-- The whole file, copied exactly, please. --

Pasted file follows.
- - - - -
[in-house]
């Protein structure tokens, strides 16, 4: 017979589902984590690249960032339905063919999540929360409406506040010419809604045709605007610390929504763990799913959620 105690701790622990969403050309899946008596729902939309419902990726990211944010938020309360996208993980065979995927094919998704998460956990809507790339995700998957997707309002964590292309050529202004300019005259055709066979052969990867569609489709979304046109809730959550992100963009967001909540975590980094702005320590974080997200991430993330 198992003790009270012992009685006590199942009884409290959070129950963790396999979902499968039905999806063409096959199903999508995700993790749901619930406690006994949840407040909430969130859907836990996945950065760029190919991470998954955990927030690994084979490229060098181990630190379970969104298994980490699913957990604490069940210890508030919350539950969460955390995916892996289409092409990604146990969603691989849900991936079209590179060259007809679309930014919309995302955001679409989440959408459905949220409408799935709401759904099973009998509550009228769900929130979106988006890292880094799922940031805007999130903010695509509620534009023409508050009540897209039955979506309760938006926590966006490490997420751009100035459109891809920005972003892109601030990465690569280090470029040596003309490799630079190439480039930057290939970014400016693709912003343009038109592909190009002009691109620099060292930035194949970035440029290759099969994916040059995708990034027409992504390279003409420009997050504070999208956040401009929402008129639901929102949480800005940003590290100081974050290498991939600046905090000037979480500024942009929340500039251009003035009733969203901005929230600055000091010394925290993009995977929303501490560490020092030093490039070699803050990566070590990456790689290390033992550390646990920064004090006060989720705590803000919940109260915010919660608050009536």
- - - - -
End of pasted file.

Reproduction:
[in-house]
């Protein structure tokens, strides 16, 4: 017979589902984590690249960032339905063919999540929360409406506040010419809604045709605007610390929504763990799913959620 105690701790622990969403050309899946008596729902939309419902990726990211944010938020309360996208993980065979995927094919998704998460956990809507790339995700998957997707309002964590292309050529202004300019005259055709066979052969990867569609489709979304046109809730959550992100963009967001909540975590980094702005320590974080997200991430993330 198992003790009270012992009685006590199942009884409290959070129950963790396999979902499968039905999806063409096959199903999508995700993790749901619930406690006994949840407040909430969130859907836990996945950065760029190919991470998954955990927030690994084979490229060098181990630190379970969104298994980490699913957990604490069940210890508030919350539950969460955390995916892996289409092409990604146990969603691989849900991936079209590179060259007809679309930014919309995302955001679409989440959408459905949220409408799935709401759904099973009998509550009228769900929130979106988006890292880094799922940031805007999130903010695509509620534009023409508050009540897209039955979506309760938006926590966006490490997420751009100035459109891809920005972003892109601030990465690569280090470029040596003309490799630079190439480039930057290939970014400016693709912003343009038109592909190009002009691109620099060292930035194949970035440029290759099969994916040059995708990034027409992504390279003409420009997050504070999208956040401009929402008129639901929102949480800005940003590290100081974050290498991939600046905090000037979480500024942009929340500039251009003035009733969203901005929230600055000091010394925290993009995977929303501490560490020092030093490039070699803050990566070590990456790689290390033992550390646990920064004090006060989720705590803000919940109260915010919660608050009536």